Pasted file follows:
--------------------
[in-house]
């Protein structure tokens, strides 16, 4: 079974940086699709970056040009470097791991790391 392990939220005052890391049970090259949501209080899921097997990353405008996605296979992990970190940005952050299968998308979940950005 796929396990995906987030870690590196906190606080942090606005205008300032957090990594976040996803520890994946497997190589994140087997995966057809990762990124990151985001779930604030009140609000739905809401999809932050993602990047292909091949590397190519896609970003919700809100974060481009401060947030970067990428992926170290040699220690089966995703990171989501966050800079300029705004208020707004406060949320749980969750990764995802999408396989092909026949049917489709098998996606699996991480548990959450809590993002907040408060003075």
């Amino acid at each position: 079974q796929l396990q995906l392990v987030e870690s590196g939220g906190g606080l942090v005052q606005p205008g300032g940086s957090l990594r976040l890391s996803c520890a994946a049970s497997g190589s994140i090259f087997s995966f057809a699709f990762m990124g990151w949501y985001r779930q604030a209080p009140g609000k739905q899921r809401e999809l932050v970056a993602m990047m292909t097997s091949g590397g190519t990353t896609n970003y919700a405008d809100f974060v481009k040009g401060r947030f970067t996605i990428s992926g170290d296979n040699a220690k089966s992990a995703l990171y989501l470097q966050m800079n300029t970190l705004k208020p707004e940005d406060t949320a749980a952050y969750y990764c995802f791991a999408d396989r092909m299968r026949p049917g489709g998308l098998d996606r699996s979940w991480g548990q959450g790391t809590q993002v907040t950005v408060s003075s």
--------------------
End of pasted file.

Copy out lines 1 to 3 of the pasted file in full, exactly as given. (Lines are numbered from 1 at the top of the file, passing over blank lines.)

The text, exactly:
[in-house]
């Protein structure tokens, strides 16, 4: 079974940086699709970056040009470097791991790391 392990939220005052890391049970090259949501209080899921097997990353405008996605296979992990970190940005952050299968998308979940950005 796929396990995906987030870690590196906190606080942090606005205008300032957090990594976040996803520890994946497997190589994140087997995966057809990762990124990151985001779930604030009140609000739905809401999809932050993602990047292909091949590397190519896609970003919700809100974060481009401060947030970067990428992926170290040699220690089966995703990171989501966050800079300029705004208020707004406060949320749980969750990764995802999408396989092909026949049917489709098998996606699996991480548990959450809590993002907040408060003075």
């Amino acid at each position: 079974q796929l396990q995906l392990v987030e870690s590196g939220g906190g606080l942090v005052q606005p205008g300032g940086s957090l990594r976040l890391s996803c520890a994946a049970s497997g190589s994140i090259f087997s995966f057809a699709f990762m990124g990151w949501y985001r779930q604030a209080p009140g609000k739905q899921r809401e999809l932050v970056a993602m990047m292909t097997s091949g590397g190519t990353t896609n970003y919700a405008d809100f974060v481009k040009g401060r947030f970067t996605i990428s992926g170290d296979n040699a220690k089966s992990a995703l990171y989501l470097q966050m800079n300029t970190l705004k208020p707004e940005d406060t949320a749980a952050y969750y990764c995802f791991a999408d396989r092909m299968r026949p049917g489709g998308l098998d996606r699996s979940w991480g548990q959450g790391t809590q993002v907040t950005v408060s003075s």